Of course, we also had to visit one of the highlights of Jodhpur. The big Mehrangarh fort that thrones over the city and is just massive! It’s about 120 metres above the city and there are many paths that you can walk up to the fort.
Its walls are up to 36 meters high and 21 meters wide – so it is very big! The building materials were chiselled from the rock on which the fort stands, so the structure merges with its base. This looks amazing at night time, when the whole fort is coated in a yellow/orange glow from the lights.
Inside these imposing thick walls are several courthouses, gardens, courtyards, balconies, galleries and heavily ornamented private residences. Even today, several people are living in houses inside the fort, some of those houses are actually inside the thick walls of the fort!
Mehrangarh Fort was built in the 15th century by Rao Jodha when he shifted his capital from nearby Mandore (this is where we went to see the garden with the monkeys) to Jodhpur. It is still run by the Jodhpur royal family, Mehrangarh is chock-full of history and legend.
The approach to the fort is guarded by seven gates. The first gate, the Victory Gate, was built by Maharaja Man Singh to commemorate his victories over Jaipur and Bikaner armies. The other gates mark several other battle wins.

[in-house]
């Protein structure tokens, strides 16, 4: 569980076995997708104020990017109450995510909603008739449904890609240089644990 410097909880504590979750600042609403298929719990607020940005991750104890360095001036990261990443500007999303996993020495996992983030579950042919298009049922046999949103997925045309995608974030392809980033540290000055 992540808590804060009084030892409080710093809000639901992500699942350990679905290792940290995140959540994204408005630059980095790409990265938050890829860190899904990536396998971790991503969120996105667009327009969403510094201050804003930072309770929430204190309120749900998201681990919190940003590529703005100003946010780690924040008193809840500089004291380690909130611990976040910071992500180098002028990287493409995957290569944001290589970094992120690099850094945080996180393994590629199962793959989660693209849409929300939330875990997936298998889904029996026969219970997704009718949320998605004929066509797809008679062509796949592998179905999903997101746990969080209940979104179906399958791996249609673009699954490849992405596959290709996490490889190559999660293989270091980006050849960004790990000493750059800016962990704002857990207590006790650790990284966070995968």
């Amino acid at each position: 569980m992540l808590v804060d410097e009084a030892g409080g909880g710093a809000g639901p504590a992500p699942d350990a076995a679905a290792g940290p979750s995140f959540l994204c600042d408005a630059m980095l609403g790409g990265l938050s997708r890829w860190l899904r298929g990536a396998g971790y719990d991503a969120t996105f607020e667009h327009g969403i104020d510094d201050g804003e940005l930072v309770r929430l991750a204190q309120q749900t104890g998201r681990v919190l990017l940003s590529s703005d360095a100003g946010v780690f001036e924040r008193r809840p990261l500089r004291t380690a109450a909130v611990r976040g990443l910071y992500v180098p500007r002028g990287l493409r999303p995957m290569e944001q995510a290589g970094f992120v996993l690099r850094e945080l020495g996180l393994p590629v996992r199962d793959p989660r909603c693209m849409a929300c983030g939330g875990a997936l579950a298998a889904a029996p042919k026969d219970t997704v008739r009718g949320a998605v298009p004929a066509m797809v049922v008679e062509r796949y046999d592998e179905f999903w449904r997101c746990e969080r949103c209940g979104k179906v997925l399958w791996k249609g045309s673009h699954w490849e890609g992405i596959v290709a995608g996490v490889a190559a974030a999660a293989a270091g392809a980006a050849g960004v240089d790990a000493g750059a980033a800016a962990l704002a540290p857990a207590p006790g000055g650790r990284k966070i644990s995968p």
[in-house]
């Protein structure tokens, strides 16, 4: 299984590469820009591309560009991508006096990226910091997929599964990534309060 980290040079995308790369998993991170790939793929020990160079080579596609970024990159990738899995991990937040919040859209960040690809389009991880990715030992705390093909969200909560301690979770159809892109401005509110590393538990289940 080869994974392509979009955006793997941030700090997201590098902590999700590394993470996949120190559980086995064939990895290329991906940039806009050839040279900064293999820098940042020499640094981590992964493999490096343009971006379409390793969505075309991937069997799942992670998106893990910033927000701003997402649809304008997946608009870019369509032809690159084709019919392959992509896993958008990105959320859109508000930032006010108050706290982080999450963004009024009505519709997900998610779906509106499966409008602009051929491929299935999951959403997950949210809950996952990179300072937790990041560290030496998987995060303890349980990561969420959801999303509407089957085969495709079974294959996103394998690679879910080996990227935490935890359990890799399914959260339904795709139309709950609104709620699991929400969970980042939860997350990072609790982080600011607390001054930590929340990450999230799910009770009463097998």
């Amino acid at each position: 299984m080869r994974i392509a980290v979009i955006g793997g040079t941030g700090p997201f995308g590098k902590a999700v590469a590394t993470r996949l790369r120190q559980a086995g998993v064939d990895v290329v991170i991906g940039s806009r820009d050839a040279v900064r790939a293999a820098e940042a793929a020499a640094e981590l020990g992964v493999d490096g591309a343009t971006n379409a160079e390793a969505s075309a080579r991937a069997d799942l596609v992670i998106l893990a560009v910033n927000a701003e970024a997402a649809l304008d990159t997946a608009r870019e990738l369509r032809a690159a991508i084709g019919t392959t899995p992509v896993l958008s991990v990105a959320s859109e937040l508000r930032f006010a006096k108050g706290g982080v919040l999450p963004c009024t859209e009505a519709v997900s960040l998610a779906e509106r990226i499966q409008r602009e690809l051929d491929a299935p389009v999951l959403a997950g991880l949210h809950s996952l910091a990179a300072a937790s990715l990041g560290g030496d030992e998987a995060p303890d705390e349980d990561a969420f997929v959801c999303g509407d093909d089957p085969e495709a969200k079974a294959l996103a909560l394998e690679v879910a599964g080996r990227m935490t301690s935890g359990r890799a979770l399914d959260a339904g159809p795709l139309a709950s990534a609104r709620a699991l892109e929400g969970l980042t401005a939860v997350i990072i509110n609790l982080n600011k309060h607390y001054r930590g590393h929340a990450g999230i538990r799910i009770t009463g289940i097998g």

Past the gates, the palace is amazing:
Across from huge courtyards are the set wings of palatial apartments that have been built over five centuries of bristling history.
Today, managed as a museum by the royal trust, only some of the more spectacular palaces of Meharangarh are open to the visitors.
These consists of Moti Mahal (Palace of Pearls) with its pierced screen windows overlooking the coronation seat where the Rathore ruler have been ritually anointed to rule…
…Jhanki Mahal (Palace of Glimpses), from where the royal ladies watched the official proceedings in the courtyard; the royal Darbar Takhat or throne room with its octagonal throne; and the Rang Mahal (Palace of Colors) where the maharaja would play Holi with his wives.
There are many things to see in the museum – actually too many, I ran out of time in the end. So here is just my favourite, an elephant howdah, which is a kind of two-compartment wooden seat (mostly covered with gold and silver embossed sheets), which was fastened on to the elephant back. The front compartment with more leg space and raised protective metal sheet was meant for kings or royalty and rear smaller ones for a bodyguard. This gallery displays fine examples of elephant seat from the museum collection, which is regarded as the best in the country.
You can find out much more about the museum collection on the official website, which provides much more detail.